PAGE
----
Singin’ in the Grave

Wortham Center has to be one of my favorite places on earth. The first summer that I lived in Houston, I had a friend who was in the adult chorus, and my sister was in the children’s chorus a summer or so later. I spent those years as a brooding Salieri, because I wanted to sing opera and they were the ones actually doing it.

So when the opera season last night opened with The Star Spangled Banner, I couldn’t help myself. Even though I was in the audience, people for three rows were turning around to look because they thought that I was a plant and that somehow the show was supposed to start in Orchestra C. Dana just looked at me like, “stop this right now or I may be forced to kill you.” The music stops and I look over at her… “I’m not a whore. I didn’t take the high B flat. Besides, when am I going to get these kind of acoustics again? Besides, I have to let Theresa know I’m here.”
Dana rubbed her ear. “I think she does!”The only thing I didn’t do, and I now see this as a flaw in my character, is yell “PLAY BALL!” at the end.

And in an instant, I am done being funny and the overture starts and I am right back in that place. The emotional place where all of this is so familiar. The seats that scratched my butt 25 years ago still do today. After about half an hour, my lower back went completely numb and I thought to myself, “some things just never change.”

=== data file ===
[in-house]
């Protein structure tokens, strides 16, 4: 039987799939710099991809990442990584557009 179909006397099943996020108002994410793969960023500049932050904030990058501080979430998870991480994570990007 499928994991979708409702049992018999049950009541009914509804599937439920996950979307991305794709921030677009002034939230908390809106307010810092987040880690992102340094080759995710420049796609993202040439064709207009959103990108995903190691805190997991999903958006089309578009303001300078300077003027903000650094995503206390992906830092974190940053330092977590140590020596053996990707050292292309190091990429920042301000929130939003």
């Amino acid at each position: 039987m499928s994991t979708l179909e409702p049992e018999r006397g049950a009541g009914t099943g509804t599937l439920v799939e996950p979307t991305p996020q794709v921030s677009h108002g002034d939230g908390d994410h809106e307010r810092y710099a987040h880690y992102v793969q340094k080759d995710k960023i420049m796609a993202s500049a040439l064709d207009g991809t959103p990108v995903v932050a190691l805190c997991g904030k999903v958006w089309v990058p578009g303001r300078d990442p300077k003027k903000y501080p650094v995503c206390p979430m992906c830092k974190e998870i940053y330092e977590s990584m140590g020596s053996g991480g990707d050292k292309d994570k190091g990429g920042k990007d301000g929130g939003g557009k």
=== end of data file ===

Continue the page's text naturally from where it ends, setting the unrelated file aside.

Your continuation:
The curtain goes up and the sets are kind of weird. Cool, but weird. There’s a certain whimsy to it all, as if the backdrop has been illustrated by the same guy that did “Oh, the Places You’ll Go.” The magic of opera has begun. I am completely enchanted.Of everyone, I am most impressed with the guy that played Aida’s father. I do not think that he necessarily had the most difficult role, but his voice was outstanding.

The role of Amneris was filled by an appropriately bitter mezzo, complete with claw hand gestures, and by far a better voice than the woman who played the title role.It wasn’t like she missed any notes or anything, and in fact, had some beautifully lyric lines. It was just that the mezzo had more depth and breadth to her voice… so many more colors and emotions that she managed to paint violently across the canvas. I watch Scandal on ABC, and I had to blink to remind myself that I was not watching First Lady Mellie Grant. The languages were different, but the context was the same. “I have to scream at the top of my lungs that I am in love with a man who does not love me and I am very very upset about it! In fact, I am so upset about it that I have to manufacture a scenario in which I can rub my competitor’s face in the dirt for the fulfillment of my own dark and twisted fantasies! And as a bonus, all of the people here tonight can watch!”

In the opera world, that never works. True love will end with two people declaring their undying love for each other by singing and lighting candles in a tomb with no air.

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